— M. Lee
The Malaysian Insider
Jan 15, 2013
JAN 15 — I was extremely disappointed with the conduct of Sharifah Zohra Jabeen as seen in the video at the UUM forum that has gone viral.
As a labour market and development economist, I agreed with Bawani’s statement implying that the economic impacts of educational funding have to be properly analysed to make the right policy directions.
Many countries around the world such as Australia and United States have constantly studied the best educational strategies that will develop and educate the nation. Albeit they are already developed nations.
It is not to my intent to say that the Malaysian government is not trying to adjust and design optimal education policies. However, Sharifah Zohra Jabeen has seemingly assumed the role of a government representative by replying “if you equate Malaysia to other countries, what are you doing in Malaysia? Go to Cuba, go to Argentina, go to Libra, go everywhere.”
My question is: has she been elected as a representative of the government? Is this the stand and belief of the government and the university?
What is more appalling is for an academically trained person to provide such a statement in an academic institution. Academics provide scholastic argument by providing rigorous empirical studies and findings before deriving a conclusion. In the instance of this video, I applaud Bawani for providing relevant statistics and policy questions that should be assessed by the government. Although she is only an undergraduate student, she has demonstrated a scholarly attitude in approaching real issues.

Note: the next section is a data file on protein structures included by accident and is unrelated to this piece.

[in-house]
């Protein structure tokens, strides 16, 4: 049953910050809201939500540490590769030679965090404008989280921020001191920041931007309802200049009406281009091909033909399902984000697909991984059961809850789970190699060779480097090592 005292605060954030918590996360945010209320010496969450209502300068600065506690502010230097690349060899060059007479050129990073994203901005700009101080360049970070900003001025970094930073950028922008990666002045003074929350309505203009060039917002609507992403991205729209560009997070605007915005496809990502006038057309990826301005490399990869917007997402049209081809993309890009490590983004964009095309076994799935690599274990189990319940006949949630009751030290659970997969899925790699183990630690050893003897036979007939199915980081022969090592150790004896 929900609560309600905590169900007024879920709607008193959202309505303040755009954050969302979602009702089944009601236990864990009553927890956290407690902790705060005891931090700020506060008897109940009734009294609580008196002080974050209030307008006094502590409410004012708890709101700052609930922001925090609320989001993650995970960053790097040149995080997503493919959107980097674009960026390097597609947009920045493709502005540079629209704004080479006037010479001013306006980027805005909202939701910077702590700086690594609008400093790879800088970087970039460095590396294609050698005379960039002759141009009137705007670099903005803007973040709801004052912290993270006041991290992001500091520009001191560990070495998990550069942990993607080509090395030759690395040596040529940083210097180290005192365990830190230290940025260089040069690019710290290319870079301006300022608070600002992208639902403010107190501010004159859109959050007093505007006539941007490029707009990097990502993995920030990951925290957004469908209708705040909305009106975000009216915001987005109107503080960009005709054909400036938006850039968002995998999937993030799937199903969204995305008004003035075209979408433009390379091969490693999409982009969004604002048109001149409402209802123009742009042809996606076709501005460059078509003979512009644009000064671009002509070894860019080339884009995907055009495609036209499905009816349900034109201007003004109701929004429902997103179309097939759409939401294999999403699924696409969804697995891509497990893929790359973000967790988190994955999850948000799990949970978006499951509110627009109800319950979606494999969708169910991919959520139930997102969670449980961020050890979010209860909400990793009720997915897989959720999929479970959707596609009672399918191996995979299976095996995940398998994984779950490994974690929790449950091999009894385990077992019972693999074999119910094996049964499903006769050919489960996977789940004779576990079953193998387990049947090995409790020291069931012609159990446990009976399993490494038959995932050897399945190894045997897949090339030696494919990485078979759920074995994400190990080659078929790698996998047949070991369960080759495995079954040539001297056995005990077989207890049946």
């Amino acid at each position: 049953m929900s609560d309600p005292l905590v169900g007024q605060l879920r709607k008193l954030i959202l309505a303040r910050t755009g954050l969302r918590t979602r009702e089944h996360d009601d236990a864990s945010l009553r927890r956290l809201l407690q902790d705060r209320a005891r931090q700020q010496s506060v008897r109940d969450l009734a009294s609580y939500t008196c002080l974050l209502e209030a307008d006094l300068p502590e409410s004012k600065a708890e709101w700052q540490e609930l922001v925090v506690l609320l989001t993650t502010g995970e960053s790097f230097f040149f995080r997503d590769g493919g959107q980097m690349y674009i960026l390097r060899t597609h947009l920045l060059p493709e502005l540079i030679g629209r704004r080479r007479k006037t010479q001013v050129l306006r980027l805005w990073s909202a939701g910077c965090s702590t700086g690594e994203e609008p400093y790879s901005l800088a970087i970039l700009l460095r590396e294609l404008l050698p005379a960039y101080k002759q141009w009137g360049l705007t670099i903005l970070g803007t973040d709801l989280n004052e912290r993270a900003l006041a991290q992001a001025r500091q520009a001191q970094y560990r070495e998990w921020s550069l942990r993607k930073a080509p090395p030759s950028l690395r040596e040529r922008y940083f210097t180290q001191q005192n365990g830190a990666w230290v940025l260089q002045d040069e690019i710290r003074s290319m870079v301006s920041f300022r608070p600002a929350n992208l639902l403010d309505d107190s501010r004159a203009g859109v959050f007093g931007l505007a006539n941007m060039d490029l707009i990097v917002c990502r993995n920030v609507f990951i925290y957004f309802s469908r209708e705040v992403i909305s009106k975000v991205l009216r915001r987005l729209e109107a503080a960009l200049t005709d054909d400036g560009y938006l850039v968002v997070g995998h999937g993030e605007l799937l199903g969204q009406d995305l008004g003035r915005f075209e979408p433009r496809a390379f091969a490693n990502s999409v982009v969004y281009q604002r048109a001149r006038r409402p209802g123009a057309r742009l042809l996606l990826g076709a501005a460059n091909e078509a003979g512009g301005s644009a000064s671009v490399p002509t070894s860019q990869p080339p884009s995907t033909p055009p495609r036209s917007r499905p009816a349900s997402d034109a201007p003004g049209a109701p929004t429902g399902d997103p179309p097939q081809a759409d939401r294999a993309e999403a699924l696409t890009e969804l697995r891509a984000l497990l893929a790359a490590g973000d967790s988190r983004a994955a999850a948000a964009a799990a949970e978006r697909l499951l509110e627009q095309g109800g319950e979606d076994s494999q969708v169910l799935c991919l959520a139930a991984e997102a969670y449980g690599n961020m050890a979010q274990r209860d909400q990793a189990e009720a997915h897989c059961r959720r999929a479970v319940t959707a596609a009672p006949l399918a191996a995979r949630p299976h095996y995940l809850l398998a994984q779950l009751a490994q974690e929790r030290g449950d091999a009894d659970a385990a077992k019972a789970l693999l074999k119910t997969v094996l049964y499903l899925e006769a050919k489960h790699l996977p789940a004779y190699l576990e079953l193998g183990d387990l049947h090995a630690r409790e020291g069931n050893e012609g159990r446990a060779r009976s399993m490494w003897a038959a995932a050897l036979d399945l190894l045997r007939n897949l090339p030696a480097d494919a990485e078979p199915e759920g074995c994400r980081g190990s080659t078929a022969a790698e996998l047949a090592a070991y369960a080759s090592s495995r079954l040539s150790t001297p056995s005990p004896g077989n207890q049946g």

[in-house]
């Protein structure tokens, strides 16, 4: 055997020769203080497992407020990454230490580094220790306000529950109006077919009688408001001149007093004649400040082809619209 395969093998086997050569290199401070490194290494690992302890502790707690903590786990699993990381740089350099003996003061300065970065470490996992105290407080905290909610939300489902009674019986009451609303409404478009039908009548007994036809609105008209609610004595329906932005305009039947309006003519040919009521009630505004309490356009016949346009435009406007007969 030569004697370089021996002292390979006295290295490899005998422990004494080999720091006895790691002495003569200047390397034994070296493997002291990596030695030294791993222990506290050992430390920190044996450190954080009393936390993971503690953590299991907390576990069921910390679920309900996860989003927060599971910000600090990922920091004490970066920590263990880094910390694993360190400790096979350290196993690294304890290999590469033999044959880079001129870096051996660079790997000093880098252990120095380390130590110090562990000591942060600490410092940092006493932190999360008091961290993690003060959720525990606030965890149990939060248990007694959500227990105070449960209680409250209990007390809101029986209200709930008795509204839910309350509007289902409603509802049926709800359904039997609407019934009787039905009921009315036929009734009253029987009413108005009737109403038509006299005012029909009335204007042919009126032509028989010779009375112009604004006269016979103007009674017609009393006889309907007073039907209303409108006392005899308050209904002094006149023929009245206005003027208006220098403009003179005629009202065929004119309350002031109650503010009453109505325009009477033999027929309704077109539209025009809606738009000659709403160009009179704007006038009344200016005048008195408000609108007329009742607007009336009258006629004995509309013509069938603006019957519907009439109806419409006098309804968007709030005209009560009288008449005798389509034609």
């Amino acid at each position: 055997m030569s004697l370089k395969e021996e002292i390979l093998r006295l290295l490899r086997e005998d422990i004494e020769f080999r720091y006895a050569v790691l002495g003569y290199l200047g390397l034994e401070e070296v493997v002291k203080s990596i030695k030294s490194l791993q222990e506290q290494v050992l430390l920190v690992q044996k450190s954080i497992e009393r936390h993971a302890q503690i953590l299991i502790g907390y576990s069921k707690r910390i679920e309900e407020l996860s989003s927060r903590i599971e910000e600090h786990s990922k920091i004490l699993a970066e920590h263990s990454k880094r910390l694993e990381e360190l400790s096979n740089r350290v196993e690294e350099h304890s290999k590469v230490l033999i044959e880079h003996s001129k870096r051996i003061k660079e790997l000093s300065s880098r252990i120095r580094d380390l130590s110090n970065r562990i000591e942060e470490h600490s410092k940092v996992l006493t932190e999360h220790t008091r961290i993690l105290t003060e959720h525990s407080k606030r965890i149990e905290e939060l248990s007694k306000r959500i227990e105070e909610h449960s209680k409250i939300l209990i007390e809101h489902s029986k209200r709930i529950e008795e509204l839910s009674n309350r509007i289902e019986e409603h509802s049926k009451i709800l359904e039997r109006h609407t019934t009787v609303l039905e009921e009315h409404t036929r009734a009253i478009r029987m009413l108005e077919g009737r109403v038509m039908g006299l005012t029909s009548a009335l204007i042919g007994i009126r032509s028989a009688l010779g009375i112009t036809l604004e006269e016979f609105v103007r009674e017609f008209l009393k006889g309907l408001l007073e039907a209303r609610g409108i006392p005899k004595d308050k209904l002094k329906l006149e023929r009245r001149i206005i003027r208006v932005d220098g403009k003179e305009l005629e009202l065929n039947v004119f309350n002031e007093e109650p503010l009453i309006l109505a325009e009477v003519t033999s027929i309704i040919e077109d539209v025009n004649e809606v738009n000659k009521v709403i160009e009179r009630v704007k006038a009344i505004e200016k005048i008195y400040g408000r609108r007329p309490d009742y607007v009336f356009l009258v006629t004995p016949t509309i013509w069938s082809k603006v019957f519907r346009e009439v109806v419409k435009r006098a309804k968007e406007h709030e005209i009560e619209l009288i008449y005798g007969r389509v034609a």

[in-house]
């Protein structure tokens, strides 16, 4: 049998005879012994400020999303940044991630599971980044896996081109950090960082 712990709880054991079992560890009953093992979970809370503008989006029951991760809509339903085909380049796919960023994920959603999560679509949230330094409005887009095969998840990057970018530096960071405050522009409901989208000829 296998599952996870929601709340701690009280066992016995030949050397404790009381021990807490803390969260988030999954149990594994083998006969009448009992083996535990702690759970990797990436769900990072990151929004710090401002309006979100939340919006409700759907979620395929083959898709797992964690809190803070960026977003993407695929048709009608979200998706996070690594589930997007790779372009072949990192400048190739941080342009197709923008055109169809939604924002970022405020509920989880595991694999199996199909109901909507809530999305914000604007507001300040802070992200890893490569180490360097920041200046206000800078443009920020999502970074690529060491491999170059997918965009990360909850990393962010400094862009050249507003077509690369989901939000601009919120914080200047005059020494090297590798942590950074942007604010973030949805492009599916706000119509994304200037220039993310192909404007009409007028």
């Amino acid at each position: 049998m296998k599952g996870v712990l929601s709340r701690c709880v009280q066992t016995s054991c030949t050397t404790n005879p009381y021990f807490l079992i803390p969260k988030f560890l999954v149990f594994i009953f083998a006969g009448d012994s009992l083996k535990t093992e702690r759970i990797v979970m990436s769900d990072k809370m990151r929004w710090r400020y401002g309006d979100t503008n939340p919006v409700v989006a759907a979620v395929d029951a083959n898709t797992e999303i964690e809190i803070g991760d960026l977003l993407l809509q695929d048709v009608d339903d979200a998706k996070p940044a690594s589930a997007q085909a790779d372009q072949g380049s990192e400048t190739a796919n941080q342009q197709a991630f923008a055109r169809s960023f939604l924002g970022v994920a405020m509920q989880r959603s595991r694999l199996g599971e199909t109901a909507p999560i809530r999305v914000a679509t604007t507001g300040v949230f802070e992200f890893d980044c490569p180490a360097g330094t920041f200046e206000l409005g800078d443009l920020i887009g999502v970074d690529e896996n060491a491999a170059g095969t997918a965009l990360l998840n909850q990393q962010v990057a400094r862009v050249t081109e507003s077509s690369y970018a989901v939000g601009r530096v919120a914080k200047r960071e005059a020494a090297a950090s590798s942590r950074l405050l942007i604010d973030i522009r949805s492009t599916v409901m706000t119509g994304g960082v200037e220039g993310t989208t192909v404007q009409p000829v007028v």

Not only was the reply by Sharifah Zohra Jabeen condescending, it was not an intelligent answer. It is akin to sweeping problems under the carpet — presenting an attitude of superiority towards a student by claiming she has a degree and implying that government policies are perfectly fine.
I believe that education policies in Malaysia should be debated further. So many statistics have shown high unemployment among local undergraduates, students are subjected to large fees and there is an absence of effective universal student study loan and repayment schemes to ensure access to higher education by all eligible students.
It is not an issue to be shunned nor should the current education policy be treated as the “best policy”. There are issues to be debated in this arena and again I applaud Bawani for raising them.
* M. Lee is an economist in Australia. He reads The Malaysian Insider.